The framers of the 1973 Constitution envisioned Pakistan as a federal parliamentary democracy. Unfortunately, dictators exploited the Constitution to gain power and centralized their authority by inserting amendments which altered the basic design of the constitution from federal parliamentary to qausi presidential. The changes made in the Constitution by two military dictators through the 8th and 17th Amendments not only weakened the democratic institutions but also deprived the provinces of their legitimate constitutional rights
The 18th amendment has restored the federal and parliamentary spirit of the 1973 constitution. Further, most of the undemocratic constitutional changes inserted during the authoritarian regimes of Zia and Musharaf, who ruled Pakistan for nearly 20 years during the past three decades, are removed.
The 18th amendment’s key aspects:
Identity: The amendment gives identity to former NWFP as the province has been renamed: Khyber Pakhtunkhwa.
Expands Fundamental Human Rights: The 18th amendment expands the scope of fundamental human rights given in the constitution. The amendment affirms the Right to fair trial and due process, Right to information and Right to education for the citizens of Pakistan.
Empowered Parliament: Approval of landmark 18th amendment restores a genuine parliamentary system in the country. The amendment transfers key presidential powers to the parliament and establishes its supremacy. The amendment not only empowers parliament but also restores the powers which has been made presidential in substance after the 17th amendment. It removes presidential power to circumvent the normal legislative process and limit the amount of time the president may consider bills passed by the parliament before approving them. The 18th amendment Bill removes the Presidential power to unilaterally dismiss the parliament. It requires the President to consult with the Prime Minister regarding all appointments. It removes limits on prime ministers serving more than two terms to strengthen the parliament.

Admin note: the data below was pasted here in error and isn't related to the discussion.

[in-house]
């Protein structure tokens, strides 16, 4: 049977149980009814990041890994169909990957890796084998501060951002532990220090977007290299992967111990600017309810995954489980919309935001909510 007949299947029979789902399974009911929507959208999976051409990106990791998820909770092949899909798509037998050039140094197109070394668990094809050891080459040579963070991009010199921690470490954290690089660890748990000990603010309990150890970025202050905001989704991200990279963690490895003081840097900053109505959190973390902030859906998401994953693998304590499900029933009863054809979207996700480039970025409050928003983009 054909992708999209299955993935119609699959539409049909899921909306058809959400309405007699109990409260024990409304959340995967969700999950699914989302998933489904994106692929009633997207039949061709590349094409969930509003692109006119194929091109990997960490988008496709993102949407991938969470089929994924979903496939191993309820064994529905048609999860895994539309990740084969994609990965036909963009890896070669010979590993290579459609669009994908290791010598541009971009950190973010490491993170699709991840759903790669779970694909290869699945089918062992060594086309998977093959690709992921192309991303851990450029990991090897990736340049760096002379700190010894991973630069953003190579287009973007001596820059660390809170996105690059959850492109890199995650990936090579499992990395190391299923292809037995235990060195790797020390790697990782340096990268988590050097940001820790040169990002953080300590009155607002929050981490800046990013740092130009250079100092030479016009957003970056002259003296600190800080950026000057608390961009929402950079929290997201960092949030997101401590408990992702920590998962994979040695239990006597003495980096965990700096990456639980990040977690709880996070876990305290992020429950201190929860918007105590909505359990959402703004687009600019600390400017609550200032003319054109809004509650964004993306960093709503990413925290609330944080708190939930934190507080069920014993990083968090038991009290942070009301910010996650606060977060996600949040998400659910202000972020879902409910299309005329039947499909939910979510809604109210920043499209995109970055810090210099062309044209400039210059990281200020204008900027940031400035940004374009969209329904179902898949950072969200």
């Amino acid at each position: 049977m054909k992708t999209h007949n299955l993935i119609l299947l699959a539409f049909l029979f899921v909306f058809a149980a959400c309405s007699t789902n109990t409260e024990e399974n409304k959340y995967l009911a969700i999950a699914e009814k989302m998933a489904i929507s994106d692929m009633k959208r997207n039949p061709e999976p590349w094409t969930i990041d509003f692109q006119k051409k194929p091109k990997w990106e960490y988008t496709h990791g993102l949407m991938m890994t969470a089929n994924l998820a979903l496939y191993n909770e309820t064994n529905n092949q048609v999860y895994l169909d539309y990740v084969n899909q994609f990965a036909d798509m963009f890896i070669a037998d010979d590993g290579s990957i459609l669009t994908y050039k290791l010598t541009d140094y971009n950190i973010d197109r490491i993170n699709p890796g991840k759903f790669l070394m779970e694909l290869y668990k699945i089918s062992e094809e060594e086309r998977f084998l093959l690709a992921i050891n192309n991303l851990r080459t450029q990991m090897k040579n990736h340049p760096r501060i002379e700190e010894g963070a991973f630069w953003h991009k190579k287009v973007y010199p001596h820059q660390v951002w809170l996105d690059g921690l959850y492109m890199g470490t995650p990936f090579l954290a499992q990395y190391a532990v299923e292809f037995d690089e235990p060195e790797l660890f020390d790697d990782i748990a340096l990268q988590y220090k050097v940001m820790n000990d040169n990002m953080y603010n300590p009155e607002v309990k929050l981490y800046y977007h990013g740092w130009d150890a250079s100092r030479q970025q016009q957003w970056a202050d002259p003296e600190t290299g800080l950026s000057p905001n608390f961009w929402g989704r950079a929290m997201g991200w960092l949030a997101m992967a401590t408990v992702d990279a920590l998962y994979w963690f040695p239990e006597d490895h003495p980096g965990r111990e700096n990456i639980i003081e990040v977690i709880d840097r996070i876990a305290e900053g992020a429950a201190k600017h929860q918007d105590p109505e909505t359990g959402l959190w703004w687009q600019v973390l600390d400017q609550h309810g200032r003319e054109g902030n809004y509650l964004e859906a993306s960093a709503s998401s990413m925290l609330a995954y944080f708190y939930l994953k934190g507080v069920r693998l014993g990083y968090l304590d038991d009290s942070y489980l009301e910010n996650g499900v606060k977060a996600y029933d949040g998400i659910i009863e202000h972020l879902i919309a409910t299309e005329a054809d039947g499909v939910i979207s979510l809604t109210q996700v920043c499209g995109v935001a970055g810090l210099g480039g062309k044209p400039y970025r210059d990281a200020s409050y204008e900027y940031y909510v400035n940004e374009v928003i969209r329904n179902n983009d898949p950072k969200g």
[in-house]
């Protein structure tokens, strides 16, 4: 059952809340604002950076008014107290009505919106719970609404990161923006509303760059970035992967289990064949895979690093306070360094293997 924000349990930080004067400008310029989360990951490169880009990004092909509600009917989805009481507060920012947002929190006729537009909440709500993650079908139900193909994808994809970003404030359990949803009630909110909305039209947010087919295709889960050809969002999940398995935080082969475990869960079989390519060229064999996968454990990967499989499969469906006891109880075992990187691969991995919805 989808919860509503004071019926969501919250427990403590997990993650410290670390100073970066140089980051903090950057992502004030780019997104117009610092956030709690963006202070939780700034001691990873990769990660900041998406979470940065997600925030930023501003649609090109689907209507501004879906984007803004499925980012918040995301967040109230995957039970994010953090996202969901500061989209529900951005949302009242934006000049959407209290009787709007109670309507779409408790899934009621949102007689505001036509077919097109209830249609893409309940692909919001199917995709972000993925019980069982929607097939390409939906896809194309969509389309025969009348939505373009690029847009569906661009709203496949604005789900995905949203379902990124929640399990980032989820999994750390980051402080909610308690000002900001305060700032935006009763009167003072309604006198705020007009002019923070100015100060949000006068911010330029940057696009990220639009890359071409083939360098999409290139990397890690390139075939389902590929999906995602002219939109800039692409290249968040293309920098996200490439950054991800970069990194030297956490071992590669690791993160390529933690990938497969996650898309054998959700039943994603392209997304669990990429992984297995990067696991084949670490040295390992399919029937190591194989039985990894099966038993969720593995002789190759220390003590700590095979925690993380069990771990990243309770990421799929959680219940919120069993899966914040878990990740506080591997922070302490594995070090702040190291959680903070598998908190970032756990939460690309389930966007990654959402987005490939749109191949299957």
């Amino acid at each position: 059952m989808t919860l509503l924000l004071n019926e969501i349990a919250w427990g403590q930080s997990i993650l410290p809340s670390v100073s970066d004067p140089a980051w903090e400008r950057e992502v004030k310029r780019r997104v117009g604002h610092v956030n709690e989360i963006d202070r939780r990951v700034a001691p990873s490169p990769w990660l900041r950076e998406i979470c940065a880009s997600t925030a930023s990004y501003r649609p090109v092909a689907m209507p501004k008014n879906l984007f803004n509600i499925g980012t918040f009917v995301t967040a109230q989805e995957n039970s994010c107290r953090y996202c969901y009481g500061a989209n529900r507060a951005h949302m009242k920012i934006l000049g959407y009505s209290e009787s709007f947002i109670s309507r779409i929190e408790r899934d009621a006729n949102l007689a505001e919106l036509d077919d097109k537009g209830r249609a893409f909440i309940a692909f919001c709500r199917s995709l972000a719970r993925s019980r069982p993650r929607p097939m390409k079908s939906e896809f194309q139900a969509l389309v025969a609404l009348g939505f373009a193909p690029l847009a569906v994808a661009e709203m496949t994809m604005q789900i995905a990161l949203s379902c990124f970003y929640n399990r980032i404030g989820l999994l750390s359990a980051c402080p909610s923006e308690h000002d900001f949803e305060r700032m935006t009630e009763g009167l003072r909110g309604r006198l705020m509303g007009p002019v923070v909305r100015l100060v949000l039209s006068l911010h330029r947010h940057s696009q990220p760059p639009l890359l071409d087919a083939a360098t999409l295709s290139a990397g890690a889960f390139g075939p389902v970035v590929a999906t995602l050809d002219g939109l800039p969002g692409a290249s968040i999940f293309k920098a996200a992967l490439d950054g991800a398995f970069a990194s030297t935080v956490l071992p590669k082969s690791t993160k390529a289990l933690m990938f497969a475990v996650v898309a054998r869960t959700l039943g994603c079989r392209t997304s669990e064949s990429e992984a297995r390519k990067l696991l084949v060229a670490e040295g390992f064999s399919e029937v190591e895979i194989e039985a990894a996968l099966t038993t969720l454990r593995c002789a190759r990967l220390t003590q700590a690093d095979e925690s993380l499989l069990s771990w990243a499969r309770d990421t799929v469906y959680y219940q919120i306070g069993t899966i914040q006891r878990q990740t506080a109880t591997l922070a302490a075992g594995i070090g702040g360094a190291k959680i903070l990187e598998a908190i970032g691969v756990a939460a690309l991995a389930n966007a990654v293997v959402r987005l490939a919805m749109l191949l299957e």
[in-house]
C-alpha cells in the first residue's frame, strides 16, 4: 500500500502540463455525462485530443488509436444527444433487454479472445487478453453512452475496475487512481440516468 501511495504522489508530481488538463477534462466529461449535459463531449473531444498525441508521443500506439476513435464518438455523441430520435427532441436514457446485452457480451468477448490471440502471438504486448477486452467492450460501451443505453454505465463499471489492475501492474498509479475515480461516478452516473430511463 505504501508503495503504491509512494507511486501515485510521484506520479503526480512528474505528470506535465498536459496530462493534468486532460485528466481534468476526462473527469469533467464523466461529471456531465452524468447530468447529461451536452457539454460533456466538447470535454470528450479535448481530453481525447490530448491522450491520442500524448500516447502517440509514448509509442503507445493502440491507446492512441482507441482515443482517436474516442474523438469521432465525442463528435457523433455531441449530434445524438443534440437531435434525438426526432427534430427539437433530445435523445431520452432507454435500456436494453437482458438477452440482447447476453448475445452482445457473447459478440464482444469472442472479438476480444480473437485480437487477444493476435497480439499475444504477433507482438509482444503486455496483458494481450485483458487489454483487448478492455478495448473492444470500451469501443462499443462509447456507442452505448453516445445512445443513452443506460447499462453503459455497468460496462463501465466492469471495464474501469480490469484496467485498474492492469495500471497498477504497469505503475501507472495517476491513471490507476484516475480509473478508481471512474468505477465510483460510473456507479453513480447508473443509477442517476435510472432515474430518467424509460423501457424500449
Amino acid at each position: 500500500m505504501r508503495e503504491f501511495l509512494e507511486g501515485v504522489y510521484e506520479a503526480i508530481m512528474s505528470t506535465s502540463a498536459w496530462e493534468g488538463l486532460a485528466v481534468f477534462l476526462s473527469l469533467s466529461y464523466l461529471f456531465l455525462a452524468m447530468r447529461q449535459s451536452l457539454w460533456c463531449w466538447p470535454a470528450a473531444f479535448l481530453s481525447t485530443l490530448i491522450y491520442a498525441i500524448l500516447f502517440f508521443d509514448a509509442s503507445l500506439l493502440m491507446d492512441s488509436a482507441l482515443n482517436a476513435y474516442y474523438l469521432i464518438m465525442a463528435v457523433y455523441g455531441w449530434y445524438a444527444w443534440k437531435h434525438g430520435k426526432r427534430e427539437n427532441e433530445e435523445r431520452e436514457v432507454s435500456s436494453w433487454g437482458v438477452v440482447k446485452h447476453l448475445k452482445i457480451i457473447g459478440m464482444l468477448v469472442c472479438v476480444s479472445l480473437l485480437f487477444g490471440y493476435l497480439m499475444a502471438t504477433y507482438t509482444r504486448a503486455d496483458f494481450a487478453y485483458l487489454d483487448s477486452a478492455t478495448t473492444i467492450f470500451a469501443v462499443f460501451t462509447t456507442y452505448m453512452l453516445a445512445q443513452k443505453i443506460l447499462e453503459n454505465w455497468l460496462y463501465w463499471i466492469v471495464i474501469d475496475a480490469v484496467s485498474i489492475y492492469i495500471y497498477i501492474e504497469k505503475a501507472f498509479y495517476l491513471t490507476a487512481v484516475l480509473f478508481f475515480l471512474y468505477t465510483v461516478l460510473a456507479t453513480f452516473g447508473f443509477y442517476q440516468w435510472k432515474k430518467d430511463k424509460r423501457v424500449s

Judicial Appointments: Judicial appointment procedures have been one of the most contentious parts of the amendment. President and Prime Minister will have no direct role in judicial appointments after the 18th amendment. An independent Judicial Commission will propose nominees and a special parliamentary committee comprised of government and the opposition will confirm them.